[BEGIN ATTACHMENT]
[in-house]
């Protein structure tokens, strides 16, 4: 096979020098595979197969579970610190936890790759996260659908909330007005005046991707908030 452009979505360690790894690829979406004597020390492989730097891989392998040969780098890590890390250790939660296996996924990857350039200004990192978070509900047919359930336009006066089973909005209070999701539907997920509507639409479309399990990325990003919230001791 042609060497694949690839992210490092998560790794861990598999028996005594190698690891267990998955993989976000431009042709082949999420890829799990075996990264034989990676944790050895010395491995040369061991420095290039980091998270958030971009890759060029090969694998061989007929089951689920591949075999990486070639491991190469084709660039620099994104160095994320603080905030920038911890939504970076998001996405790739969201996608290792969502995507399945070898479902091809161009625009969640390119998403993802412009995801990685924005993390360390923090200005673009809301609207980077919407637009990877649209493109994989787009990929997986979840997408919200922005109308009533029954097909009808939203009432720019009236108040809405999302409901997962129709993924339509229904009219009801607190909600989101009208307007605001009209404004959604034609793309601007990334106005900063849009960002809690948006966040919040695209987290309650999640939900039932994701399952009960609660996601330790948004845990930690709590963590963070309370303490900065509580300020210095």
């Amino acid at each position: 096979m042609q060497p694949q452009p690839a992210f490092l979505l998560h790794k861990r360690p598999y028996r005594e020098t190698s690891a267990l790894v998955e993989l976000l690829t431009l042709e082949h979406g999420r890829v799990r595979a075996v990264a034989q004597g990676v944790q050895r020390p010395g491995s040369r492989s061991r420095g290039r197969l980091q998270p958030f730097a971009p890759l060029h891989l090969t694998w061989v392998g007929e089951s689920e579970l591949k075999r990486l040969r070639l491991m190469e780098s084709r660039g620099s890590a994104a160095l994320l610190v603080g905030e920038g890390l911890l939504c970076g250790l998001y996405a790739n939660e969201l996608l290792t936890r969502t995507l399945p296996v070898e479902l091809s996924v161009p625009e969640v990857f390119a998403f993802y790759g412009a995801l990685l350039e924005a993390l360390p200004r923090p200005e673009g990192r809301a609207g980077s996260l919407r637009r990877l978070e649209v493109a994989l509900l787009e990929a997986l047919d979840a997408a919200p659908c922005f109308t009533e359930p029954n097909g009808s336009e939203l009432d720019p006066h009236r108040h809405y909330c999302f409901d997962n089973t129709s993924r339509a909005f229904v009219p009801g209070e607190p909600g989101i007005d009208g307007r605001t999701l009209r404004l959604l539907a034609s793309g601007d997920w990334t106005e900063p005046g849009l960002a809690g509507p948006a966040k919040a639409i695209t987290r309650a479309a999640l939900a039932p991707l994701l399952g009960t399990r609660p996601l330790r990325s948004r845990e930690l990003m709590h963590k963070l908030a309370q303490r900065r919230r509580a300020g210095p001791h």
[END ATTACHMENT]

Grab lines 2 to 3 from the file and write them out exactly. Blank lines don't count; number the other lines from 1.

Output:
């Protein structure tokens, strides 16, 4: 096979020098595979197969579970610190936890790759996260659908909330007005005046991707908030 452009979505360690790894690829979406004597020390492989730097891989392998040969780098890590890390250790939660296996996924990857350039200004990192978070509900047919359930336009006066089973909005209070999701539907997920509507639409479309399990990325990003919230001791 042609060497694949690839992210490092998560790794861990598999028996005594190698690891267990998955993989976000431009042709082949999420890829799990075996990264034989990676944790050895010395491995040369061991420095290039980091998270958030971009890759060029090969694998061989007929089951689920591949075999990486070639491991190469084709660039620099994104160095994320603080905030920038911890939504970076998001996405790739969201996608290792969502995507399945070898479902091809161009625009969640390119998403993802412009995801990685924005993390360390923090200005673009809301609207980077919407637009990877649209493109994989787009990929997986979840997408919200922005109308009533029954097909009808939203009432720019009236108040809405999302409901997962129709993924339509229904009219009801607190909600989101009208307007605001009209404004959604034609793309601007990334106005900063849009960002809690948006966040919040695209987290309650999640939900039932994701399952009960609660996601330790948004845990930690709590963590963070309370303490900065509580300020210095």
């Amino acid at each position: 096979m042609q060497p694949q452009p690839a992210f490092l979505l998560h790794k861990r360690p598999y028996r005594e020098t190698s690891a267990l790894v998955e993989l976000l690829t431009l042709e082949h979406g999420r890829v799990r595979a075996v990264a034989q004597g990676v944790q050895r020390p010395g491995s040369r492989s061991r420095g290039r197969l980091q998270p958030f730097a971009p890759l060029h891989l090969t694998w061989v392998g007929e089951s689920e579970l591949k075999r990486l040969r070639l491991m190469e780098s084709r660039g620099s890590a994104a160095l994320l610190v603080g905030e920038g890390l911890l939504c970076g250790l998001y996405a790739n939660e969201l996608l290792t936890r969502t995507l399945p296996v070898e479902l091809s996924v161009p625009e969640v990857f390119a998403f993802y790759g412009a995801l990685l350039e924005a993390l360390p200004r923090p200005e673009g990192r809301a609207g980077s996260l919407r637009r990877l978070e649209v493109a994989l509900l787009e990929a997986l047919d979840a997408a919200p659908c922005f109308t009533e359930p029954n097909g009808s336009e939203l009432d720019p006066h009236r108040h809405y909330c999302f409901d997962n089973t129709s993924r339509a909005f229904v009219p009801g209070e607190p909600g989101i007005d009208g307007r605001t999701l009209r404004l959604l539907a034609s793309g601007d997920w990334t106005e900063p005046g849009l960002a809690g509507p948006a966040k919040a639409i695209t987290r309650a479309a999640l939900a039932p991707l994701l399952g009960t399990r609660p996601l330790r990325s948004r845990e930690l990003m709590h963590k963070l908030a309370q303490r900065r919230r509580a300020g210095p001791h």